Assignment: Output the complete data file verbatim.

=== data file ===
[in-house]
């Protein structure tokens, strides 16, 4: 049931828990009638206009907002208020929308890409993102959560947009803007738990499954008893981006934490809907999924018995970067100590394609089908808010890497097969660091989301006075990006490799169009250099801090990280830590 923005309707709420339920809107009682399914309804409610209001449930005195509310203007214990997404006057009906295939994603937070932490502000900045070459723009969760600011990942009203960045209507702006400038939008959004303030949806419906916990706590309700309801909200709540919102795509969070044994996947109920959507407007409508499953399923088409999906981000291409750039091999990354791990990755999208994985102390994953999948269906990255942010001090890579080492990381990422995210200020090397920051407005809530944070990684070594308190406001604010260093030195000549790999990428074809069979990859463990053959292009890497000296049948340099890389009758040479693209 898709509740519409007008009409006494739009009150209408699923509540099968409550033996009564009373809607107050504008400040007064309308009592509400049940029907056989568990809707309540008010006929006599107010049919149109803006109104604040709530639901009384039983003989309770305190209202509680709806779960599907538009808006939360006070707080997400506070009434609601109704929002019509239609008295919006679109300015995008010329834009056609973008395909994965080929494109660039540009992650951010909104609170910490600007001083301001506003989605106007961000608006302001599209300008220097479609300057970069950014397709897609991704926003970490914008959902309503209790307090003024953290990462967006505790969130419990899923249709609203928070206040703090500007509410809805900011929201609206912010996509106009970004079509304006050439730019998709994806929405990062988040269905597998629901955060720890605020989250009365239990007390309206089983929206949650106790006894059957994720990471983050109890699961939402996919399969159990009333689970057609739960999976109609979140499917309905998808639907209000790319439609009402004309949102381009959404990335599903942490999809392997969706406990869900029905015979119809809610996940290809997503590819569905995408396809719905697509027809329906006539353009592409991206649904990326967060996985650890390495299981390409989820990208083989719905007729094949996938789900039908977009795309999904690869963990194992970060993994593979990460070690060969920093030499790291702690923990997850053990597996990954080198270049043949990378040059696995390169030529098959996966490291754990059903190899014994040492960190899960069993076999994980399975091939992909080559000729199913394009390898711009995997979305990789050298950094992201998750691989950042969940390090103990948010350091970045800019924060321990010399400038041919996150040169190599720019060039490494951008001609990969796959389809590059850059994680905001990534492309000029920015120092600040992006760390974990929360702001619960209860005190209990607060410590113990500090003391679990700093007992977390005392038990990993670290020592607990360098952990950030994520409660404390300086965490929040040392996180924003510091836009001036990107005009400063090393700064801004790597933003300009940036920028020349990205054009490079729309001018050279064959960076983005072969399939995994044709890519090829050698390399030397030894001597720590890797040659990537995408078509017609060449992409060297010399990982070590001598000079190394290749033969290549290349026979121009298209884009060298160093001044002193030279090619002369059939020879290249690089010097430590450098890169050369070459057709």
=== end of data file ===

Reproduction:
[in-house]
């Protein structure tokens, strides 16, 4: 049931828990009638206009907002208020929308890409993102959560947009803007738990499954008893981006934490809907999924018995970067100590394609089908808010890497097969660091989301006075990006490799169009250099801090990280830590 923005309707709420339920809107009682399914309804409610209001449930005195509310203007214990997404006057009906295939994603937070932490502000900045070459723009969760600011990942009203960045209507702006400038939008959004303030949806419906916990706590309700309801909200709540919102795509969070044994996947109920959507407007409508499953399923088409999906981000291409750039091999990354791990990755999208994985102390994953999948269906990255942010001090890579080492990381990422995210200020090397920051407005809530944070990684070594308190406001604010260093030195000549790999990428074809069979990859463990053959292009890497000296049948340099890389009758040479693209 898709509740519409007008009409006494739009009150209408699923509540099968409550033996009564009373809607107050504008400040007064309308009592509400049940029907056989568990809707309540008010006929006599107010049919149109803006109104604040709530639901009384039983003989309770305190209202509680709806779960599907538009808006939360006070707080997400506070009434609601109704929002019509239609008295919006679109300015995008010329834009056609973008395909994965080929494109660039540009992650951010909104609170910490600007001083301001506003989605106007961000608006302001599209300008220097479609300057970069950014397709897609991704926003970490914008959902309503209790307090003024953290990462967006505790969130419990899923249709609203928070206040703090500007509410809805900011929201609206912010996509106009970004079509304006050439730019998709994806929405990062988040269905597998629901955060720890605020989250009365239990007390309206089983929206949650106790006894059957994720990471983050109890699961939402996919399969159990009333689970057609739960999976109609979140499917309905998808639907209000790319439609009402004309949102381009959404990335599903942490999809392997969706406990869900029905015979119809809610996940290809997503590819569905995408396809719905697509027809329906006539353009592409991206649904990326967060996985650890390495299981390409989820990208083989719905007729094949996938789900039908977009795309999904690869963990194992970060993994593979990460070690060969920093030499790291702690923990997850053990597996990954080198270049043949990378040059696995390169030529098959996966490291754990059903190899014994040492960190899960069993076999994980399975091939992909080559000729199913394009390898711009995997979305990789050298950094992201998750691989950042969940390090103990948010350091970045800019924060321990010399400038041919996150040169190599720019060039490494951008001609990969796959389809590059850059994680905001990534492309000029920015120092600040992006760390974990929360702001619960209860005190209990607060410590113990500090003391679990700093007992977390005392038990990993670290020592607990360098952990950030994520409660404390300086965490929040040392996180924003510091836009001036990107005009400063090393700064801004790597933003300009940036920028020349990205054009490079729309001018050279064959960076983005072969399939995994044709890519090829050698390399030397030894001597720590890797040659990537995408078509017609060449992409060297010399990982070590001598000079190394290749033969290549290349026979121009298209884009060298160093001044002193030279090619002369059939020879290249690089010097430590450098890169050369070459057709």